“If current trends continue, traditional MVPD margins will be reduced substantially each year, and multichannel video service, which has been the foundational service for triple-play providers, may become a losing proposition for small to medium-sized providers within the next five years – by 2020 – or even sooner should conditions deteriorate more rapidly than anticipated.” – American Cable Association, in comments made to the FCC.


OTT Players May Bid on NFL Rights in 2021

“Even for free streamed sporting events, audiences are rarely in excess of a million – to recoup the cost of a successful bid, OTTs would need a paying audience of perhaps 10 million in some cases. But by 2021, when the NFL rights are due for renewal, we would be surprised if one or more OTTs did not bid for an exclusive live package.” – Juniper Research’s Windsor Holden, author of the report “Digital Content – An Over the Top Reaction.”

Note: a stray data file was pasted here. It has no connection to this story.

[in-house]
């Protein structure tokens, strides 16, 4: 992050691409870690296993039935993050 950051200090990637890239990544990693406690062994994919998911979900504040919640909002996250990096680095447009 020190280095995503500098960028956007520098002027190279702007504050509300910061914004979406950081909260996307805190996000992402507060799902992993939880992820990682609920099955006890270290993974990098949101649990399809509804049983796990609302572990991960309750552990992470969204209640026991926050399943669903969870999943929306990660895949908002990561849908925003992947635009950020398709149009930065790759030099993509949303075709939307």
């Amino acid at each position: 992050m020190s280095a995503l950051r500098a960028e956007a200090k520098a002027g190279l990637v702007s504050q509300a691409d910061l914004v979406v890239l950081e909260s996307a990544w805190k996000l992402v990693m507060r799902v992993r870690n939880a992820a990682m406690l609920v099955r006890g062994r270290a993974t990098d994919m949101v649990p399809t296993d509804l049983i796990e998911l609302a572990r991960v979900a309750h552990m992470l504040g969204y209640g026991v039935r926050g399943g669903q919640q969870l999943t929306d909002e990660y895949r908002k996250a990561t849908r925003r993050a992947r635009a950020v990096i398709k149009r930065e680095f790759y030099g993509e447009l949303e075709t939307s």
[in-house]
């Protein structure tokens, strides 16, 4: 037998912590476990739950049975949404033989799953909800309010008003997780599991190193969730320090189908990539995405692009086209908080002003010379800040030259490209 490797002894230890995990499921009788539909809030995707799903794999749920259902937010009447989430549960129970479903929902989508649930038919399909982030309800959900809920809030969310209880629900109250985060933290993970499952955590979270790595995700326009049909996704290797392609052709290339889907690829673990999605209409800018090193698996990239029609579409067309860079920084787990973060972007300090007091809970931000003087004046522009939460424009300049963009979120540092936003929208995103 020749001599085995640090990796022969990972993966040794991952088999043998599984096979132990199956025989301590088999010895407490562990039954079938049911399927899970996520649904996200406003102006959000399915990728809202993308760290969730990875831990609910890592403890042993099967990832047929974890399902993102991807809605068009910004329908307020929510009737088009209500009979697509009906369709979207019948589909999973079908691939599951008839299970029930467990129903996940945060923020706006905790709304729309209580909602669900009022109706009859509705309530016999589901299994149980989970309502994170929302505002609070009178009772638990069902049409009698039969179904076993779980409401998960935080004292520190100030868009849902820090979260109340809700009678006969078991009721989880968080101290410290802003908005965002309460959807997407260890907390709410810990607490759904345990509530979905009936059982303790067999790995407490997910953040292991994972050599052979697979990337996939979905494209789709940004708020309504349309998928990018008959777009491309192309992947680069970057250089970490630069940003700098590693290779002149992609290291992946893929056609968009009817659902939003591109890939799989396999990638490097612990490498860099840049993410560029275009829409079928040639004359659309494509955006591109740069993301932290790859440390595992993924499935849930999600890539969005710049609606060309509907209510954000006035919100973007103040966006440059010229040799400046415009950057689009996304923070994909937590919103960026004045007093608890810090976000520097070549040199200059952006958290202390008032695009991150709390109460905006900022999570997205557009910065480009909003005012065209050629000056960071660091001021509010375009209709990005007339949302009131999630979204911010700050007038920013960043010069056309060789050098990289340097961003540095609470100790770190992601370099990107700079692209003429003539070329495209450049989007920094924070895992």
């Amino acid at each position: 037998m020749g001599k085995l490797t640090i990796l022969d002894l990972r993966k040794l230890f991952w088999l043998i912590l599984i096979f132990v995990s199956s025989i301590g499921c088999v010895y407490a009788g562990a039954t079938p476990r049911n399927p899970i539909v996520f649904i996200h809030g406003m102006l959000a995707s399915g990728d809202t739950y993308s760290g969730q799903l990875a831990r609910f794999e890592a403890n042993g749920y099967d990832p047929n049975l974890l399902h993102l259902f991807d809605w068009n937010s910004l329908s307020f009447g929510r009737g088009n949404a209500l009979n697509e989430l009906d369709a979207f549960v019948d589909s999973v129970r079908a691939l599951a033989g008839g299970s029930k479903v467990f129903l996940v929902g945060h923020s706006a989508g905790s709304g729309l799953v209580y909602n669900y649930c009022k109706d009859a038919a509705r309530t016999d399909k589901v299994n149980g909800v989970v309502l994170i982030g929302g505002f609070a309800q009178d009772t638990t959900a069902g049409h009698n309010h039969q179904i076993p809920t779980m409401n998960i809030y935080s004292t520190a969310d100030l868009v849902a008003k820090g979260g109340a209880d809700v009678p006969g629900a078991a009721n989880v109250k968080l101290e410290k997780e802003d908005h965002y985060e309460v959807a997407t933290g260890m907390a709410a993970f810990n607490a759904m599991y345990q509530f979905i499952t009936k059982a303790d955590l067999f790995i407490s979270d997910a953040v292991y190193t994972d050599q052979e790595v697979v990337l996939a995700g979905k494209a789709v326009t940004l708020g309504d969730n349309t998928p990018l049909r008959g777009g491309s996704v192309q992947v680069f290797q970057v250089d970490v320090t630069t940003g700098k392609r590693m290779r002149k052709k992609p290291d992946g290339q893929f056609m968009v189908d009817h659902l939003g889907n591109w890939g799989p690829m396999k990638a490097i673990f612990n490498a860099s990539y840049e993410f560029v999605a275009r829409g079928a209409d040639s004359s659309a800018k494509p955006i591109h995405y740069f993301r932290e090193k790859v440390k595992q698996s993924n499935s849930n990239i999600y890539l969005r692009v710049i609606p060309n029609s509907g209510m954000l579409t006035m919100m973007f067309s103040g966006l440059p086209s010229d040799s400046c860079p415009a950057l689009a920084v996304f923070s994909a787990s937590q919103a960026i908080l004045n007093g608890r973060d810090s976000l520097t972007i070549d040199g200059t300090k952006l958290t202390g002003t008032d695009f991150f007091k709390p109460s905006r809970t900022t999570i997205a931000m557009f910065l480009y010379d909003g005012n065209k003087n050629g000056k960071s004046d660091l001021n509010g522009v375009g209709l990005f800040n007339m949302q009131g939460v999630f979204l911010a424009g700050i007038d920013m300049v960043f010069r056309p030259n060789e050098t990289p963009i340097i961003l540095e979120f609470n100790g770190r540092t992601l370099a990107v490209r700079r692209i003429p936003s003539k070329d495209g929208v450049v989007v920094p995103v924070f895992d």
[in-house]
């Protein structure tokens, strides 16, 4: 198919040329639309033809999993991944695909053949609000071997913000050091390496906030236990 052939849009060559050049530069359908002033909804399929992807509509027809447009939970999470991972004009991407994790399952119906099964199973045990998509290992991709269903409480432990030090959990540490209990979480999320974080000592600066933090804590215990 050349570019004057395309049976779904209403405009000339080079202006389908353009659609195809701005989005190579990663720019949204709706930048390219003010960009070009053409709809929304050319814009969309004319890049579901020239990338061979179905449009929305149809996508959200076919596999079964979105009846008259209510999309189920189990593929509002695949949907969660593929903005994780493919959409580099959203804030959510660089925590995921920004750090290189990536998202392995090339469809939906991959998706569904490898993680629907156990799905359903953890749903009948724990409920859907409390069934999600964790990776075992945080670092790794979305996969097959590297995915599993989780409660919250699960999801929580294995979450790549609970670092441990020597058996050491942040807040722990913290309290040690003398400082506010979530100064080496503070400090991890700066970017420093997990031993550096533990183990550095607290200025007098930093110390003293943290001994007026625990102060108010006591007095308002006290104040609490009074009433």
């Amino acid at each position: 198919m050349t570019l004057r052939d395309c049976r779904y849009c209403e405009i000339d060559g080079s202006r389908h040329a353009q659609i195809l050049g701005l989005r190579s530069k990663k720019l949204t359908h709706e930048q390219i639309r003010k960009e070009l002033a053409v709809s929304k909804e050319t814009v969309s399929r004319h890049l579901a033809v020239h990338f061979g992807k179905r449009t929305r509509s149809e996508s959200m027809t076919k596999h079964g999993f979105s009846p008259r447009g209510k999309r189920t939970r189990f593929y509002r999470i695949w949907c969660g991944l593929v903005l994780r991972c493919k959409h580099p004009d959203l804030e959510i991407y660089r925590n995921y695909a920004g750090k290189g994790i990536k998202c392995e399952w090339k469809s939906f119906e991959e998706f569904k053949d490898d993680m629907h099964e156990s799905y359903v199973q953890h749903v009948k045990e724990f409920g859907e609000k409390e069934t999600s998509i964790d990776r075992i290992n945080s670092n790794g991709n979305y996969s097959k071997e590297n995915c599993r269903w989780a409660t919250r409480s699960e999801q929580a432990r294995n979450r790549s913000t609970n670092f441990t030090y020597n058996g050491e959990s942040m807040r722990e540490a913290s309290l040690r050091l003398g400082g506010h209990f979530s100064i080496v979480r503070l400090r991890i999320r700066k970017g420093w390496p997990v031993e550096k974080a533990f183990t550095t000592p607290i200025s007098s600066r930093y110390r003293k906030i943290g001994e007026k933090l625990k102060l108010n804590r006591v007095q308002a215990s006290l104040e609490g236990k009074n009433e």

Baseball Is ‘Suited to Digital Technology’

Angel_Stadium_of_Anaheim“Nobody thought baseball would be suited to digital technology, but it is. Millennials love [accessing MLB on their mobile devices], but older people love it too. Technology is deliberately or inadvertently changing the [way people interact with the] game.” – Bob Bowman, president of MLB Business and Media, in an interview with TechCrunch.





BBC Focuses on Internet Age

“[BBC will] have to learn lessons if they’re going to be in a position to compete with organizations that were born the digital age. The direction of travel for the BBC is that we need to make sure that our portfolio is relevant in the Internet age.” — Matthew Postgate, BBC’s chief technology officer, in an interview with Financial Times.


People Go Nuts for Google Fiber-Copycat

“People just went nuts. We could tell right away there was a lot of traction there, a lot of excitement around doing something similar to Google Fiber in Detroit. There’s a lot of entrepreneurship and technology endeavors going on downtown right now. We thought one way to throw gas on the fire would be to build this world-class infrastructure.” Marc Hudson, one of three founders of Rocket Fiber, which aims to bring 1 Gig broadband service to Detroit.